Lakes of the Clouds is a group of 3 bodies in the basin below Spread Eagle Peak and several other surrounding unnamed 12 and 13,000-foot peaks. The access trailhead is due west of Westcliffe. A 6.5 mile trek will take you to the furthest lake in the group. This is a popular place for anglers, a great day hike, or with plenty of camping spots should a person want to backpack in for the weekend. I’m one who seeks solitude when I go to places like this, so you’ll find me here on a weekday to avoid the company. And solitude is what one can find up here as there are many secluded places to hide away.

Macey Lakes is for those with a hefty appetite to get away. The out-and-back distance is around 15 miles with 3000 feet elevation gain. This destination also contains a trio of lakes with Little Baldy Mountain (12,944ft) to the northwest and Colony Baldy (13,695ft) to the southeast. Upper Macey Lake is the furthest up and offers a peaceful setting at 11,800ft. South Macey Lake takes some bushwhacking but is well worth the birds eye view of Lower Macey Lake and a closeup of Colony Baldy. All three of these lakes are magical. The effort to get to them adds credence to the spender.

Stout Lakes are named for a 1000-ft-per-mile reason. The hike is up, but the effort is handsomely rewarded. The first lake is amazing, but the second lake is where one can truly surrender any thoughts that obscure the clarity these places bring. More north in the Sangres of the other lakes mentioned here, this one can be accessed via Kerr Gulch Trailhead between Coaldale and Howard. The weather turns fast in the early afternoon during the summer here, so get an early start if spending some time at the lakes is on the agenda.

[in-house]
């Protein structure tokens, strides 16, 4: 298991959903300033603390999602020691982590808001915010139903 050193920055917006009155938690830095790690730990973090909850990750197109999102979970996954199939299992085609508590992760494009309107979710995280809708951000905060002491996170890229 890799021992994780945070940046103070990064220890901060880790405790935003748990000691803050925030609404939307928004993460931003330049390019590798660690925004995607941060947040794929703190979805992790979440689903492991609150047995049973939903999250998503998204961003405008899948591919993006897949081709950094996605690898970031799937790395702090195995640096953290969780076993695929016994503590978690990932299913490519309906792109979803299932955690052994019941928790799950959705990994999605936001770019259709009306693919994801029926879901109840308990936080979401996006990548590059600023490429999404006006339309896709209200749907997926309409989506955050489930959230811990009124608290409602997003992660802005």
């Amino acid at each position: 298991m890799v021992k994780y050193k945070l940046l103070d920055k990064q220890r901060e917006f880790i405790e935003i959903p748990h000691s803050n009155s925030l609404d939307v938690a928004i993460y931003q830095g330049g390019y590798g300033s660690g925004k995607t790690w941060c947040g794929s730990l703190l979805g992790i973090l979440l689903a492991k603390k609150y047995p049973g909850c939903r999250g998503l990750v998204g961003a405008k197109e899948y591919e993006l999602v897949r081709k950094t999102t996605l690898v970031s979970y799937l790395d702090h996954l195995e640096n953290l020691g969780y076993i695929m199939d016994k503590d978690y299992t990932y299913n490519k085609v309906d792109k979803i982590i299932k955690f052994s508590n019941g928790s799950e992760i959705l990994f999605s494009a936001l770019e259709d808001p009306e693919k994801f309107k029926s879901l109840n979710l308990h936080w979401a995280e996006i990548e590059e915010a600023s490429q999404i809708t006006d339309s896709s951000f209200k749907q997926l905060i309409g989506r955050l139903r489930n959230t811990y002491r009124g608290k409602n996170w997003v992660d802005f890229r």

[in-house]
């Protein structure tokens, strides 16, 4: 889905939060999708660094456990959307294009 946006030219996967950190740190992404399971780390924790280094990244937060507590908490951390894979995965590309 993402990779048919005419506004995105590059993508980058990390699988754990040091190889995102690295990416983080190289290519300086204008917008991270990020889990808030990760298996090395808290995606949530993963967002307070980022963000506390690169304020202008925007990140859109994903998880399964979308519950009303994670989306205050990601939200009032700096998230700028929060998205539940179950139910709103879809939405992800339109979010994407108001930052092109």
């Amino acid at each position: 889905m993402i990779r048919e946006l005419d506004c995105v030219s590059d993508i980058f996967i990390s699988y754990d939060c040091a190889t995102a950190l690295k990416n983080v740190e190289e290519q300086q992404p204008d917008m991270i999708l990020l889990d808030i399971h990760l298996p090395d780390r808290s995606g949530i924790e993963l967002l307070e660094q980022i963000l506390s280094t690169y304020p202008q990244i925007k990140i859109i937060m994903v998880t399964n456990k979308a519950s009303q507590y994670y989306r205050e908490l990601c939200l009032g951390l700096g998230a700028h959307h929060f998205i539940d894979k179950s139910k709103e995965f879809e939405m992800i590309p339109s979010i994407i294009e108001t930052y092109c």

Sand Creek Lakes is one of the most scenic alpine lake hikes I’ve taken so far in the Sangres. The road to the trailhead requires a high clearance vehicle in places along Forest Service Road 119. The first obstacle is a thousand foot climb to Music Pass - but what a view from the pass! And then there’s a drop into a valley and then another rise to the lower lake. From the north side of the lake is an ominous view of Tijreas Peak (13,613ft). The upper lake is another mile and a half up the trail where one is surrounded by several other 13,000-foot peaks: Music Mountain, Milwaukee Peak and Marble Mountain. There’s enough to keep the mind in wonder the entire time. 

Over the past 12,000 years, the skies above the Sangres seems to be as brilliant as described by those ancient visitors. And the description of this place as one of intense clarity is as poignant as can be expressed in language. Yet words and pictures cannot contain the intensity of a place that captures us as deeply as these places do. Until a person has the privilege and joy of seeing and experiencing something so sacred, this little blog post is all I can offer.

Happy trails!